For generations women were alone in their struggle for the right to live a life of dignity and respect, but the movement for change has grown worldwide. We now have a global community of women and men who are calling out harassment, sexism and violence against women and girls (VAWG). While it may seem like incidents of VAWG have shown an increasing trend over the years in India, this is also an indicator of more crimes being reported. Of the total cases registered by the National Crime Records Bureau (NCRB) under crimes against women in 2015, 34% were registered against husband and relatives, 25% against sexual harassment, while 10% were rape cases. The National Family Health Survey (NFHS) IV shows the pervasiveness of domestic violence, where over half of men (51%) and women (54%) agreed with one or more reasons that justified wife beating.
VAWG is not only a violation of a woman’s body and rights but should be seen as a public health concern. Almost 900 girls a day – 3,30,000 a year – are never born in India because they are not boys. The discrimination against girls is so deeply ingrained that it is a continuum of a life-cycle of violence – from sex-selective abortions before birth and neglect during infancy, to being victims of abuse and malnutrition as children. As adolescents they are trafficked or forced into early marriage; they can also be victims of rape, acid attacks and dowry deaths.
The patriarchal cycle of discrimination and violence has a strong link with the public health problems that we face in India. The physiological damage leads to poor rates of maternal and infant mortality, pain, injuries, and gynaecological complications, but it is the psychological damage that is deep and lasting. Women carry with them the stigma of being victims of violence; they lack self-confidence which prevents them from breaking the yoke of oppression. Most often they live with post-traumatic stress disorders, depression and suicidal tendencies that go undiagnosed, making greater efforts from the health sector the need of the hour.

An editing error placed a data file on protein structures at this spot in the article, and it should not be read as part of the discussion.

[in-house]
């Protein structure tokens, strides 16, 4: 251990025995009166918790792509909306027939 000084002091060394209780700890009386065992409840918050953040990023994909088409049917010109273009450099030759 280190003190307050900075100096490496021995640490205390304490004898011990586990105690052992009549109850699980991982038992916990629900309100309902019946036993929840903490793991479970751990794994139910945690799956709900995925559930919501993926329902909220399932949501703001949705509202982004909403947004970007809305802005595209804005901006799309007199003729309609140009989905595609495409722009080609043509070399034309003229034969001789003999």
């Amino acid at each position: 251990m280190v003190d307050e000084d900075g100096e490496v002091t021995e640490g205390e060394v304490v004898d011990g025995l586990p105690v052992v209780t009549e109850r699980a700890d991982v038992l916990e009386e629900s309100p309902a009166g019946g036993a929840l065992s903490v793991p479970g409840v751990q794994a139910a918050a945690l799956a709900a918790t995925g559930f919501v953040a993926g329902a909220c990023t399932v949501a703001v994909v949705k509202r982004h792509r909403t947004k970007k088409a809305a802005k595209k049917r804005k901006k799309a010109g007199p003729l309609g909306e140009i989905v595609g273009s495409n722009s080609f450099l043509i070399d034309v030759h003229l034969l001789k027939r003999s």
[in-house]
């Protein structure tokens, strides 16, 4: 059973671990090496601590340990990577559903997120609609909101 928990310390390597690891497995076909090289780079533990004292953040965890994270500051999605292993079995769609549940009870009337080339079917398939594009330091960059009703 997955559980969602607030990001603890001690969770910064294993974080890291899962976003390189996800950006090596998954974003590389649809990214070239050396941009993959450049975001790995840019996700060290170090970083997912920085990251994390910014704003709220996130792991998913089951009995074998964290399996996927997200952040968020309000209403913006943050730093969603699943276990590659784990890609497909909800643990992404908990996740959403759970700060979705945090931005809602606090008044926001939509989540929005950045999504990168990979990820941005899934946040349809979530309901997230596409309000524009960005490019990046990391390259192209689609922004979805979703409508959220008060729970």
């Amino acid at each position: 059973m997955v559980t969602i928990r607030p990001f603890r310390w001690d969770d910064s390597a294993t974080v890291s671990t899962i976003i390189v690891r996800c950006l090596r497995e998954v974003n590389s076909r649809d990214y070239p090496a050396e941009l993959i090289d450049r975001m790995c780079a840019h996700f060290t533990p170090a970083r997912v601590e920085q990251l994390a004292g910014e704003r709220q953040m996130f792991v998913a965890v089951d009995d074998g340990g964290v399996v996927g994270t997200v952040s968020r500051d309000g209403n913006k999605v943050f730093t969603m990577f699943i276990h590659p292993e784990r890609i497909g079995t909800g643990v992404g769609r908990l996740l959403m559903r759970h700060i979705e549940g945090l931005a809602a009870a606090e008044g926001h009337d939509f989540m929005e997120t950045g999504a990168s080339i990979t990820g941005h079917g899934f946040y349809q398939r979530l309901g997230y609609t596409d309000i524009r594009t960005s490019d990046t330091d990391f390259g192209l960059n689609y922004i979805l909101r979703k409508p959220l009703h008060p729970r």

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Awareness needs to be created about government initiatives that provide care and support for the survivors of violence. One Stop Crisis Centers are yet to be set up in every state; the Nirbhaya Fund remains largely underutilised, and more women should have access to the women’s helpline. These channels hold immense potential but need to be strengthened and streamlined for collective action. The men of Chhatarpur, Madhya Pradesh, have shown us the power of entertainment education to mobilise collective action. From being habitual wife beaters to champions of women’s rights, they have come a long way.
The ‘Bas Ab Bahut Ho Gaya – Enough is Enough’ campaign raises these issues by initiating a movement through positive messages that will challenge regressive attitudes towards women. Over the past eight months of the campaign we have seen college students question the status quo, demand an increase in awareness and commit to changing the narrative. The film industry has now come together in solidarity to end VAWG in Mumbai on November 21.
This is just the beginning for there is still a culture of violence and silence that surrounds us. But the tide is turning against discrimination. Today, women across the globe are more empowered; they are unafraid of judgment and are coming out to talk about the prejudices they face at home, in the workplace, and on the street. There is a growing community of women who now know that they have rights, they have agency and most importantly they are not alone. This act of coming together in defiance of patriarchy and should be celebrated; we are witness to a new wave of women’s empowerment.
Feroz Abbas Khan is a renowned theatre director and national and international award winning film writer-director. Poonam Muttreja is Executive Director of the Population Foundation of India. Both authors are involved in the organising of the ‘Bas Ab Bahut Ho Gaya’ campaign.